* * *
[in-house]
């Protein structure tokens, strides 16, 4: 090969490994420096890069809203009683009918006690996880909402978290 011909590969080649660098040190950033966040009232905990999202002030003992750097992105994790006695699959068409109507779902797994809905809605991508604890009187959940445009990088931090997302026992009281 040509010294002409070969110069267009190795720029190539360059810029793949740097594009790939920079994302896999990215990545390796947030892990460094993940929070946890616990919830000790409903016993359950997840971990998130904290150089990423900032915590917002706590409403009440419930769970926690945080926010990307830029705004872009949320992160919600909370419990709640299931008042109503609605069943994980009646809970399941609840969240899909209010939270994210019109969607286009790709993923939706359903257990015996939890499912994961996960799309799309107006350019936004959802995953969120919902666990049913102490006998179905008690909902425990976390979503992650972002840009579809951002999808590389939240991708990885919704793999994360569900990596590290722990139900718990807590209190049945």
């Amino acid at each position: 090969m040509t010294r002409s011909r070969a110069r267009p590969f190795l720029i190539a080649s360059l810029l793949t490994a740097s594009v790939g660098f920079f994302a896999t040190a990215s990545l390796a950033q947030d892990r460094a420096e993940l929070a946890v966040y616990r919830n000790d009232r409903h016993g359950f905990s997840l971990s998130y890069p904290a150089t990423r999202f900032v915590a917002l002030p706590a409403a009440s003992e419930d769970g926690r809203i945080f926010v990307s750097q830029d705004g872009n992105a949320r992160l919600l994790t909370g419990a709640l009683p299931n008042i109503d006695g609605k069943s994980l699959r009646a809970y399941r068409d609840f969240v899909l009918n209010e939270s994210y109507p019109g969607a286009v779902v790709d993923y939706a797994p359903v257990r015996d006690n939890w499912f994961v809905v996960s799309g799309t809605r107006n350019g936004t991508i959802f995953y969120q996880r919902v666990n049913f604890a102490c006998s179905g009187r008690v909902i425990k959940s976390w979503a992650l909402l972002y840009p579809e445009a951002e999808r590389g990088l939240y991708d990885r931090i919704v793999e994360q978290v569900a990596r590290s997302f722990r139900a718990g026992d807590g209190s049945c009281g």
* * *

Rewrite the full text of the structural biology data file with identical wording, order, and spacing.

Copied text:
[in-house]
């Protein structure tokens, strides 16, 4: 090969490994420096890069809203009683009918006690996880909402978290 011909590969080649660098040190950033966040009232905990999202002030003992750097992105994790006695699959068409109507779902797994809905809605991508604890009187959940445009990088931090997302026992009281 040509010294002409070969110069267009190795720029190539360059810029793949740097594009790939920079994302896999990215990545390796947030892990460094993940929070946890616990919830000790409903016993359950997840971990998130904290150089990423900032915590917002706590409403009440419930769970926690945080926010990307830029705004872009949320992160919600909370419990709640299931008042109503609605069943994980009646809970399941609840969240899909209010939270994210019109969607286009790709993923939706359903257990015996939890499912994961996960799309799309107006350019936004959802995953969120919902666990049913102490006998179905008690909902425990976390979503992650972002840009579809951002999808590389939240991708990885919704793999994360569900990596590290722990139900718990807590209190049945």
């Amino acid at each position: 090969m040509t010294r002409s011909r070969a110069r267009p590969f190795l720029i190539a080649s360059l810029l793949t490994a740097s594009v790939g660098f920079f994302a896999t040190a990215s990545l390796a950033q947030d892990r460094a420096e993940l929070a946890v966040y616990r919830n000790d009232r409903h016993g359950f905990s997840l971990s998130y890069p904290a150089t990423r999202f900032v915590a917002l002030p706590a409403a009440s003992e419930d769970g926690r809203i945080f926010v990307s750097q830029d705004g872009n992105a949320r992160l919600l994790t909370g419990a709640l009683p299931n008042i109503d006695g609605k069943s994980l699959r009646a809970y399941r068409d609840f969240v899909l009918n209010e939270s994210y109507p019109g969607a286009v779902v790709d993923y939706a797994p359903v257990r015996d006690n939890w499912f994961v809905v996960s799309g799309t809605r107006n350019g936004t991508i959802f995953y969120q996880r919902v666990n049913f604890a102490c006998s179905g009187r008690v909902i425990k959940s976390w979503a992650l909402l972002y840009p579809e445009a951002e999808r590389g990088l939240y991708d990885r931090i919704v793999e994360q978290v569900a990596r590290s997302f722990r139900a718990g026992d807590g209190s049945c009281g």